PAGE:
Dentist practicing for 20 years, Ayako Zenitani, 45, is a graduate of Fukuoka Dental College who took the time to study cosmetic dentistry and implants in the United States before returning to work in Japan. In 2012, she branched out by opening the Hanzomon dental practice in Tokyo’s Chiyoda district, where 20 to 30 percent of her patients are no longer Japanese.
1. Why did you choose dentistry as a profession? My father is a dentist and when I was young I helped in his clinic. He never pushed me in this direction, but this experience inspired me.
2. What is the best and worst thing about your job? I particularly like to see satisfied patients after successful treatment. Sometimes, however, general tasks can feel a bit routine. That’s all that’s needed, however, for my practice.
3. What prompted you to study in the United States? After graduating, I had a few foreign patients and realized that I didn’t know how to deal with their specific needs. I also wanted to develop more skills and learn about new technologies that were not available in Japan at that time.
4. Is dentistry in the United States very different from that in Japan? In Japan, I generally find that patients tend to rely on me to explain their needs, whereas in the United States, patients have a clear idea of what they would like and they articulate it clearly.
5. For some people, going to the dentist is nerve-wracking. How much has dentistry changed today to make a visit less traumatic? Dental care is now much less painful in general. For example, we use electronic injections and a very fine needle. The anesthetic is also somewhat warm, close to body temperature. New technology helps too. High resolution images and photographs can help a patient see and understand their dental condition.
6. Do you ever get nervous when you have dental work? No, I never feel nervous. And as a dentist, I can also express my own opinion on this.
7. Can you give us some key phrases in Japanese that could help a patient see a dentist in Japan? “Akete kudasai” (please open [your mouth]), “tojite kudasai” (please close [your mouth]) and “kande kudasai” (please bite [down]) are important. Other useful ones include: “raku ni shit kudasai” (please relax) and “ugai shit kudasai” (please gargle/rinse).
8. What do your patients listen to during their treatment? I sometimes play music they request. It’s typically classical or jazz, sometimes even rock.
9. Unlike some countries, dental treatment in Japan often involves multiple payments. Why is that? There are various reasons, but for patients, a benefit is that they can stop or pause treatment at any time.
10. During the COVID-19 state of emergency in Japan, what happened in your clinic? Dental clinics were not required to close during the state of emergency. But we only took urgent cases and my clinic was only open half the week. During that time, my staff and I attended webinars and read articles. I also kept in touch with former classmates, who are all over the world.
11. What type of additional safety precautions are you currently taking? We are still using N95 masks, face shields and surgical gowns. We also check temperatures and ask our patients to wash their hands well and gargle.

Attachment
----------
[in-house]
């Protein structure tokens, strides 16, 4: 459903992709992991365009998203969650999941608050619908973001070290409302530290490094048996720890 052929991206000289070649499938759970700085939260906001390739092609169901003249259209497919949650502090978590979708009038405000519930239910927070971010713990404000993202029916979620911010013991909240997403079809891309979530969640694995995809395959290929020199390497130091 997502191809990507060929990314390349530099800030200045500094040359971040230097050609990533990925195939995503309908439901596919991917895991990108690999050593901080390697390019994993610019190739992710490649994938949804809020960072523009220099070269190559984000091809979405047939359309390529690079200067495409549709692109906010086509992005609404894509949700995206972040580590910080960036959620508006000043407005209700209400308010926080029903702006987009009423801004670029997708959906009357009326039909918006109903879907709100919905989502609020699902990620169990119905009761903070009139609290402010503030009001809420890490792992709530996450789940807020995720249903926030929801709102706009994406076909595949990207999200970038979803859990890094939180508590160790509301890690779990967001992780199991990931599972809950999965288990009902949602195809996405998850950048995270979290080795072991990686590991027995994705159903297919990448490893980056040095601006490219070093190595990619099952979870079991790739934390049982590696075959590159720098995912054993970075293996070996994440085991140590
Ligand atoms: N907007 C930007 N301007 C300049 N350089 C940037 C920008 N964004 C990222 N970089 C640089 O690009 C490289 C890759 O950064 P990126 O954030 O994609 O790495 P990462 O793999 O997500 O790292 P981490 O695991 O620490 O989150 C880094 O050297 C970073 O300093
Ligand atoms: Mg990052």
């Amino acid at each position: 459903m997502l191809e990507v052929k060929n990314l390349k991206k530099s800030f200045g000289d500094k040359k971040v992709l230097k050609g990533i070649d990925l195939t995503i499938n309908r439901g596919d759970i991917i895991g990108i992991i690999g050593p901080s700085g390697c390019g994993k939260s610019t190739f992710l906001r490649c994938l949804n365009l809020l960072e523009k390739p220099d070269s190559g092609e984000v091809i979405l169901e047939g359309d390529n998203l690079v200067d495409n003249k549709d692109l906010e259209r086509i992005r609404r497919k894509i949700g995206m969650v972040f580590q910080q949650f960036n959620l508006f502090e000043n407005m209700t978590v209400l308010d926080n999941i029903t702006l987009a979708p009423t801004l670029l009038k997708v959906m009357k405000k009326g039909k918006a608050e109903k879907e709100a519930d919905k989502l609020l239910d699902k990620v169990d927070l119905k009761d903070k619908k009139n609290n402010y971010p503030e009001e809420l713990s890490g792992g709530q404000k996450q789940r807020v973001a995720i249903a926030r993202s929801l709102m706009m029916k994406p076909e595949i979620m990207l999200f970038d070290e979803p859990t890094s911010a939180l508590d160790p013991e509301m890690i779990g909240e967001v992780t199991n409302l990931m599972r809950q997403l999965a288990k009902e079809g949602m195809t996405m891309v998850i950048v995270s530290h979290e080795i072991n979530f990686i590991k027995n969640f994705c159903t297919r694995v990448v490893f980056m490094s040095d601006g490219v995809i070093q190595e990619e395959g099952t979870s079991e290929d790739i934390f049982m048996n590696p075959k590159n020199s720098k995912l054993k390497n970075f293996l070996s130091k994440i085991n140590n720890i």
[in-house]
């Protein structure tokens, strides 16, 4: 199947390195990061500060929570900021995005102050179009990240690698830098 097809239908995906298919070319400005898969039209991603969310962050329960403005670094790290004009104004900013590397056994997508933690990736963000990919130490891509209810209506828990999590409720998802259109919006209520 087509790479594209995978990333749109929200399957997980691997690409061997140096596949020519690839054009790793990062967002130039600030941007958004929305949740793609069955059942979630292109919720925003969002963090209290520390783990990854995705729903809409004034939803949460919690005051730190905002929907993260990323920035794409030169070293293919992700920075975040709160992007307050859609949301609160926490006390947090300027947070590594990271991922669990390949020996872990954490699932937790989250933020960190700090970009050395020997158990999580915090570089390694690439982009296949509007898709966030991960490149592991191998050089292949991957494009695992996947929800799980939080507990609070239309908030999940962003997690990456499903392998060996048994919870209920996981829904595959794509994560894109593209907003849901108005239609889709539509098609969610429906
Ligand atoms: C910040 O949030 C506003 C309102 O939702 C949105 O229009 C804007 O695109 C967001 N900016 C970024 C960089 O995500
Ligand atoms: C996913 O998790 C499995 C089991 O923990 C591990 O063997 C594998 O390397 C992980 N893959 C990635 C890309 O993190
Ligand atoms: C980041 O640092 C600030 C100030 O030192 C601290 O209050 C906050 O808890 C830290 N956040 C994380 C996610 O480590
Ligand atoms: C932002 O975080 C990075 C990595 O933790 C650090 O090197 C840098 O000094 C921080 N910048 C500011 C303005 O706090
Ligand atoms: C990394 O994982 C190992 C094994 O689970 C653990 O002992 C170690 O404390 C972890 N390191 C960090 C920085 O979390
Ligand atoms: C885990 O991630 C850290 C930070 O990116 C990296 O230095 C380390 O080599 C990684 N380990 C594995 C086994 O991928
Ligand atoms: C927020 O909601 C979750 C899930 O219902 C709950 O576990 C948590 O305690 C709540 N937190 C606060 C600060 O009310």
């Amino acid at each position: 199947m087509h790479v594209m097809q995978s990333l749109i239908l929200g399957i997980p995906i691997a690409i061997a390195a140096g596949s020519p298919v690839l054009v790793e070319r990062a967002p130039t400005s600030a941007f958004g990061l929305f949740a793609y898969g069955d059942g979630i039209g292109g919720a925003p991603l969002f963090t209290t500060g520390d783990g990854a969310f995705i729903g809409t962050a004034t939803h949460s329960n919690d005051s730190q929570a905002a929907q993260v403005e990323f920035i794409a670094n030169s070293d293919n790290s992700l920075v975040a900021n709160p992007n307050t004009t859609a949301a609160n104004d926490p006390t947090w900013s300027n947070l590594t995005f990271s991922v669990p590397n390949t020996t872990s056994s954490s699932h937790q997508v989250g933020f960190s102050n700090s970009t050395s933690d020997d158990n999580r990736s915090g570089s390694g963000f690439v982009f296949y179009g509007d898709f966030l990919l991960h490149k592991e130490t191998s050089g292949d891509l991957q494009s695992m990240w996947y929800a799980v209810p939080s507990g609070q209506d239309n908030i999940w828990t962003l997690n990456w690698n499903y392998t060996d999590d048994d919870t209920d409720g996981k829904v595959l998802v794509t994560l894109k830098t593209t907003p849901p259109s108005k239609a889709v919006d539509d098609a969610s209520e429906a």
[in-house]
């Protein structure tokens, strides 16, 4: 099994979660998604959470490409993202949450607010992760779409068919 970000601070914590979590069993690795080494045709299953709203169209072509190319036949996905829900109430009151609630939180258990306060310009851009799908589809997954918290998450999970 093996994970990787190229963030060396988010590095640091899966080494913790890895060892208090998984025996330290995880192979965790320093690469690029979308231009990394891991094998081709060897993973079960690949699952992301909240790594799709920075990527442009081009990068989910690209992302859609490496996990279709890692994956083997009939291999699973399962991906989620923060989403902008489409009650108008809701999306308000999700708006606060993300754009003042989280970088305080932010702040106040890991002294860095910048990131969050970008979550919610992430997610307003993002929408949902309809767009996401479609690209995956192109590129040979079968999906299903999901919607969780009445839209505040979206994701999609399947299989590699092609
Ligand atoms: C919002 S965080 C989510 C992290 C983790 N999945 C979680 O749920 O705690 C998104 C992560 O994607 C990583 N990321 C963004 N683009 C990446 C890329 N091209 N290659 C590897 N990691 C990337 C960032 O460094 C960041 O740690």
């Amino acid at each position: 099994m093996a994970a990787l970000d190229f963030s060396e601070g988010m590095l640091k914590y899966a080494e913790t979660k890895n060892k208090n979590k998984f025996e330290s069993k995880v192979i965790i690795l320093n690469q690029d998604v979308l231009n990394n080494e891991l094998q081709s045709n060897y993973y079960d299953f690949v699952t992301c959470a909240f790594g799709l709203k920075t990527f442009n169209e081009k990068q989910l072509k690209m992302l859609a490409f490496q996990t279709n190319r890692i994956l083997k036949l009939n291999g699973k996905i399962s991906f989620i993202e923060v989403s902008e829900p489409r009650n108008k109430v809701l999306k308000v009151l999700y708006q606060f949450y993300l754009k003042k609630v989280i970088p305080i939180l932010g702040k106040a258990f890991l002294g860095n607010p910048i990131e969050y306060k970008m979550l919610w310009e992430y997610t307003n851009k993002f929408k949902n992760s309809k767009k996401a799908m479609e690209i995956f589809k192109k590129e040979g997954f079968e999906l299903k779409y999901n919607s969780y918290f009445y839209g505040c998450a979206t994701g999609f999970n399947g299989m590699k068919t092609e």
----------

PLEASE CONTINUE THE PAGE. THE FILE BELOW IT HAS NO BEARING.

12. Will the pandemic change the way dentists provide treatment in the future? I think, at the very least, the biggest change will be more online consultations. The treatment itself can’t really change much in my opinion.
13. What do you think of home trends like coconut oil, activated charcoal toothpaste and ionic toothbrushes? Although there is no evidence to show that these are particularly effective, I see no harm in it. However, coconut oil seems to be the best. One of my patients saw some improvement after doing it.
14. Aside from the usual use of dental floss, toothbrushing and mouthwash, can you give any tips for improving oral care? The best advice I can give is to brush your tongue every day. It reduces the buildup of bacteria on the tongue. There are also special brushes to do this.
15. Why are people willing to pay so much for Invisalign compared to regular braces? The system is convenient for patients as they can brush and floss as usual. It’s also very easy to remove and clean, so it’s suitable for people who prefer not to be seen with braces in important meetings.
16. If you could work on the teeth of anyone in the world, famous, dead or alive, who would you choose? Madonna would be an honor to deal with!
17. What exactly happens in the mouth during a teeth cleaning process? First, we use an ultrasonic scaler to remove tartar. Then there’s powder blast cleaning to remove stains. For the final polishing, we brush with two or three polishing pastes with different particles.
18. Do all dentists have perfect teeth? You would think so! But, in fact, I don’t believe so.
19. At home, do you use an electric or regular toothbrush? In fact, I use both. I use a regular brush for the contour of the gums, which is a sensitive area, and an electric ultrasonic for the enamel area.
20. What do you think about the idea that slightly crooked teeth can actually be charming? Personally, I don’t think it has any particular aesthetic value. But if the patient has a good bite, good gums and strong teeth without any cavities, then everything is fine. Visually, it should be their personal preference.
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dentists, Ayako Zenitani